Wednesday, January 25, 2012

The President Obama's State of the Union Speech


Below is the full text of President Obama's 2012 State of the Union address.

Mr. Speaker, Mr. Vice President, members of Congress, distinguished guests, and fellow Americans:
Last month, I went to Andrews Air Force Base and welcomed home some of our last troops to serve in Iraq. Together, we offered a final, proud salute to the colors under which more than a million of our fellow citizens fought – and several thousand gave their lives.
We gather tonight knowing that this generation of heroes has made the United States safer and more respected around the world. For the first time in nine years, there are no Americans fighting in Iraq. For the first time in two decades, Osama bin Laden is not a threat to this country. Most of al Qaeda’s top lieutenants have been defeated. The Taliban’s momentum has been broken, and some troops in Afghanistan have begun to come home.
These achievements are a testament to the courage, selflessness, and teamwork of America’s Armed Forces. At a time when too many of our institutions have let us down, they exceed all expectations. They’re not consumed with personal ambition. They don’t obsess over their differences. They focus on the mission at hand. They work together.
Imagine what we could accomplish if we followed their example. Think about the America within our reach: A country that leads the world in educating its people. An America that attracts a new generation of high-tech manufacturing and high-paying jobs. A future where we’re in control of our own energy, and our security and prosperity aren’t so tied to unstable parts of the world. An economy built to last, where hard work pays off, and responsibility is rewarded.
We can do this. I know we can, because we’ve done it before. At the end of World War II, when another generation of heroes returned home from combat, they built the strongest economy and middle class the world has ever known. My grandfather, a veteran of Patton’s Army, got the chance to go to college on the GI Bill. My grandmother, who worked on a bomber assembly line, was part of a workforce that turned out the best products on Earth.
The two of them shared the optimism of a Nation that had triumphed over a depression and fascism. They understood they were part of something larger; that they were contributing to a story of success that every American had a chance to share – the basic American promise that if you worked hard, you could do well enough to raise a family, own a home, send your kids to college, and put a little away for retirement.
The defining issue of our time is how to keep that promise alive. No challenge is more urgent. No debate is more important. We can either settle for a country where a shrinking number of people do really well, while a growing number of Americans barely get by. Or we can restore an economy where everyone gets a fair shot, everyone does their fair share, and everyone plays by the same set of rules. What’s at stake are not Democratic values or Republican values, but American values. We have to reclaim them.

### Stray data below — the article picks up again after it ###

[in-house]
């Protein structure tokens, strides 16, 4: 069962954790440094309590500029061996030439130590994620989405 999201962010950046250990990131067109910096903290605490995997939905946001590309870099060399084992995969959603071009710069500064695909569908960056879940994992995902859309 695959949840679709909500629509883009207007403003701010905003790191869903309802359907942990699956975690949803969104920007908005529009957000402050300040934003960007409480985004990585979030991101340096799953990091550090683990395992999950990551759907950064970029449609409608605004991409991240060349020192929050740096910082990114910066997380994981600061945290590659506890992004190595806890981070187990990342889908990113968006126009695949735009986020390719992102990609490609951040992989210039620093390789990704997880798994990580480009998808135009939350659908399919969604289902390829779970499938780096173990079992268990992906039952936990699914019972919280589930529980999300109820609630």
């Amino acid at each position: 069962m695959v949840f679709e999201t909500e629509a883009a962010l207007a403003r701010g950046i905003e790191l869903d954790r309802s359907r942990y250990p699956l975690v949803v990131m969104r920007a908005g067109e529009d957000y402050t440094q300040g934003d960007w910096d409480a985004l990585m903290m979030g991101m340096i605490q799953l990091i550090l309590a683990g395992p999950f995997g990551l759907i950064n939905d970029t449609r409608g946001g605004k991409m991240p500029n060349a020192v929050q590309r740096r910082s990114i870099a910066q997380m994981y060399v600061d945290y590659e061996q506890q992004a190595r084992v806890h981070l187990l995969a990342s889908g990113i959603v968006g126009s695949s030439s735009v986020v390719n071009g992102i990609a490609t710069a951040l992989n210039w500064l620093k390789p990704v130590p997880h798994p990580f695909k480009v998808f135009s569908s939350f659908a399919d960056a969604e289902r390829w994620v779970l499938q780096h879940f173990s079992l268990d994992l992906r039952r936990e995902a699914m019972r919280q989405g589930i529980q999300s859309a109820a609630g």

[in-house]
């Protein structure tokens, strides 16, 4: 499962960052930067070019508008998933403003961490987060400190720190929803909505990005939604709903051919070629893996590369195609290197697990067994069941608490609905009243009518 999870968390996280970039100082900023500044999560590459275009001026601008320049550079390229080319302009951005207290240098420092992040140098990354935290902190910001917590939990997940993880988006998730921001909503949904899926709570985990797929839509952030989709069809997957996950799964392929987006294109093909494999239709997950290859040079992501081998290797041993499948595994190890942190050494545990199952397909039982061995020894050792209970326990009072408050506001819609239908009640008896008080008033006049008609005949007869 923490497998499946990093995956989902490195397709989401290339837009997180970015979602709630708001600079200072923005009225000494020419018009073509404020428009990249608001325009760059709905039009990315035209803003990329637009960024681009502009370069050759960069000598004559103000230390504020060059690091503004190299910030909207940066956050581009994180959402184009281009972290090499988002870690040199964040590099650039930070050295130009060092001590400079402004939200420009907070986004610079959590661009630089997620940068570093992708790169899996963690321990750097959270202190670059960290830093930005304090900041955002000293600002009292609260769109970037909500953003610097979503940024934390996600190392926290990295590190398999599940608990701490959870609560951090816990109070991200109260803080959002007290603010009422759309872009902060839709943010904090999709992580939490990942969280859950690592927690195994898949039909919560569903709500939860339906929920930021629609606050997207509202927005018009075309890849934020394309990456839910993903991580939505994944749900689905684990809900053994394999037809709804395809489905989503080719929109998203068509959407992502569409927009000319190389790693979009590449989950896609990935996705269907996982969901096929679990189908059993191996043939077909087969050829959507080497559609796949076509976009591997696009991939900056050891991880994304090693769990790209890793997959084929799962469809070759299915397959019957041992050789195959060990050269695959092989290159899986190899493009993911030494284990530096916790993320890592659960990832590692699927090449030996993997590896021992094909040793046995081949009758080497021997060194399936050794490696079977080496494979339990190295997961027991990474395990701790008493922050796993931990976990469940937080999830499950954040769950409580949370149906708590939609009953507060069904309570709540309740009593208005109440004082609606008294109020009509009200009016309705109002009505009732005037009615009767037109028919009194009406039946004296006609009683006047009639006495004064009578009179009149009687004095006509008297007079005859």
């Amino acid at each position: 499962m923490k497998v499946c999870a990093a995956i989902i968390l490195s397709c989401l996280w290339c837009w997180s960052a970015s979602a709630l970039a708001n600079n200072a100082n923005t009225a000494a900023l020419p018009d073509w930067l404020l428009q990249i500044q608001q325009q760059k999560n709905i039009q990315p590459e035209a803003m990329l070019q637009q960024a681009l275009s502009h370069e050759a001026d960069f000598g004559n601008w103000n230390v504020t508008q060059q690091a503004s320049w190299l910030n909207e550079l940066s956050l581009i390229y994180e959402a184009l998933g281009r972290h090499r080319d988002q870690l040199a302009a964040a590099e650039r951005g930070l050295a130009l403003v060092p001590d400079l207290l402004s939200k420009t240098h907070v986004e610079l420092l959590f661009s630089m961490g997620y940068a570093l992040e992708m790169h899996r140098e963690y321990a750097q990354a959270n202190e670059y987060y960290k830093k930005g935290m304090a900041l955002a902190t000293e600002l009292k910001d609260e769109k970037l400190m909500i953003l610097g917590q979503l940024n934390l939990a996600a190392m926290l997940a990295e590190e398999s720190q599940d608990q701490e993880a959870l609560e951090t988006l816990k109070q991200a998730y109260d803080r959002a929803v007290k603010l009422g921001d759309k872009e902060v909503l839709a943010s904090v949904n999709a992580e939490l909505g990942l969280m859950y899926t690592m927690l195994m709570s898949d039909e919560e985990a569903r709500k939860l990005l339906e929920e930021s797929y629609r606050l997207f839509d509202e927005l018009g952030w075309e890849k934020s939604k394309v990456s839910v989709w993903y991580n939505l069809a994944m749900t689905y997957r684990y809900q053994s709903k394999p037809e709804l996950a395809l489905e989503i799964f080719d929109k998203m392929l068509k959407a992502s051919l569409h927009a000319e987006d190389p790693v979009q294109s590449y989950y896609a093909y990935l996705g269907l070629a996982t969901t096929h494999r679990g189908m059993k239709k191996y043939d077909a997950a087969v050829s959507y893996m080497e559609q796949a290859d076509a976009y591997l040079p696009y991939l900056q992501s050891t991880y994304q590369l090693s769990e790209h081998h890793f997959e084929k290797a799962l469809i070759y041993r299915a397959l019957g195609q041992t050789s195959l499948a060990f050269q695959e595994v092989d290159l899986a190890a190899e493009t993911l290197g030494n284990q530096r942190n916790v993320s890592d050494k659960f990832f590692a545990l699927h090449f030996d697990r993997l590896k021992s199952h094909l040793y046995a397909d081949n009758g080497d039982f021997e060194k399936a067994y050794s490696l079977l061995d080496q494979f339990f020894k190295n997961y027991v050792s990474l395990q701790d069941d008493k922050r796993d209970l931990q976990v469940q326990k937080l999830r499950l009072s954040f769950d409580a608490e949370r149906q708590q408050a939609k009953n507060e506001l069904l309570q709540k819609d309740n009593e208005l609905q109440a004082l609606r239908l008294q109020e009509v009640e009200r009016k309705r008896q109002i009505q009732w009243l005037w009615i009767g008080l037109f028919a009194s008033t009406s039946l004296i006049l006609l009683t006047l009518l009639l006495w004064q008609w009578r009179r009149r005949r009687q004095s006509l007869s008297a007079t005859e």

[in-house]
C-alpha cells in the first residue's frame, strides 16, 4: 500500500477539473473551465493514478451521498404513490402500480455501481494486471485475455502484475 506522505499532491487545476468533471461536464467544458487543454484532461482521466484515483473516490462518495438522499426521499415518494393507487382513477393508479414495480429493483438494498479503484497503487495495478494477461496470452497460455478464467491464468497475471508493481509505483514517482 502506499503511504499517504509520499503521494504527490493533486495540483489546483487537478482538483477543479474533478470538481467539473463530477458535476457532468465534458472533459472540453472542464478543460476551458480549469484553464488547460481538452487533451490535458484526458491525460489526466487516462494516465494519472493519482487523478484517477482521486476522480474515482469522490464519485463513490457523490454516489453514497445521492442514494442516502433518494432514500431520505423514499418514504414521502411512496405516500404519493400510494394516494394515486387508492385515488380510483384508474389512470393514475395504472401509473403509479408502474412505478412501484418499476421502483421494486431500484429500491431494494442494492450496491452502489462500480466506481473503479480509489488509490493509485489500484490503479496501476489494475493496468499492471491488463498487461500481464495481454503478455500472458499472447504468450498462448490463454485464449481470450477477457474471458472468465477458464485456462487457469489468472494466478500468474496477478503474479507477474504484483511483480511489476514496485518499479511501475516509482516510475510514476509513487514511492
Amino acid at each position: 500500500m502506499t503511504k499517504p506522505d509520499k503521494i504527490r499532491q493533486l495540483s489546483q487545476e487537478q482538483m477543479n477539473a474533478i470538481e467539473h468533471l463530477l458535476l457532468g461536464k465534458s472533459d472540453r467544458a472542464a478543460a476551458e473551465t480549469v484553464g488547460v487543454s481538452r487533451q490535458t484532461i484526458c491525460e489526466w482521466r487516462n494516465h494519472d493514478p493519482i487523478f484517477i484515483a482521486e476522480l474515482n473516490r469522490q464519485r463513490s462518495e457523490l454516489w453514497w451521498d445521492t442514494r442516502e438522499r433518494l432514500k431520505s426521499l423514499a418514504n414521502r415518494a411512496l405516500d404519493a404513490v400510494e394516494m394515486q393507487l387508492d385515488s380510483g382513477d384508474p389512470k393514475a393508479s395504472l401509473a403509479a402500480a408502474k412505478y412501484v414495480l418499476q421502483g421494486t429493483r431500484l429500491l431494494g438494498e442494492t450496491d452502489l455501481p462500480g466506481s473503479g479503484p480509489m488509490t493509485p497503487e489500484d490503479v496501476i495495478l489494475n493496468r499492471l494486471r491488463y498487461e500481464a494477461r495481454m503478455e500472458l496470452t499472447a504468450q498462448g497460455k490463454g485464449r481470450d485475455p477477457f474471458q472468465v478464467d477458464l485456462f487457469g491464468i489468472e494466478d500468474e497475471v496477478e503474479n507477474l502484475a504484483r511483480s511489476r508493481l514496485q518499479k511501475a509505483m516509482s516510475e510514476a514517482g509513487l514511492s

Let’s remember how we got here. Long before the recession, jobs and manufacturing began leaving our shores. Technology made businesses more efficient, but also made some jobs obsolete. Folks at the top saw their incomes rise like never before, but most hardworking Americans struggled with costs that were growing, paychecks that weren’t, and personal debt that kept piling up.

In summary;

    • Extend the payroll tax cut and unemployment for rest of year.  The White House and congressional leaders area on record in support of extending these benefits beyond the current Feb. 30 cutoff – a must-do for lawmakers in a critical election year.
    • Create a trade enforcement unit that will bring together resources and investigators from across the federal government to go after unfair trade practices in China and other countries around the world. The government would also step up trade inspections to stop counterfeit, pirated or unsafe goods before they enter the United States. (Obama has ordered this.)
    • Promote clean energy policies by ordering the Navy Department to make the largest renewable energy purchase in history – one gigawatt – and by directing the Interior Department to permit 10 gigawatts of renewable energy  projects on public lands  by the end of the year, enough to power three million homes.
    • Create a Financial Crimes Unit within the Justice Department to go after large-scale financial fraud so that Americans’ investments are protected. (Obama has ordered this.)
    • An executive order to clear away the red tape on  many construction projects.
    These are the likely candidates.
Austerity will lead to this...

Saturday, January 21, 2012

Inequality...;G20 and Thailand 2012

France has a long traditional history for it to lead in inequality compared to Korea's. Let us introduce another variable into the equation "Sustainability" to be discussed later. First, Gini coefficients helps one to understand income inequality.

Sustainable Growth one must define relative and absolute decoupling.

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Wednesday, January 11, 2012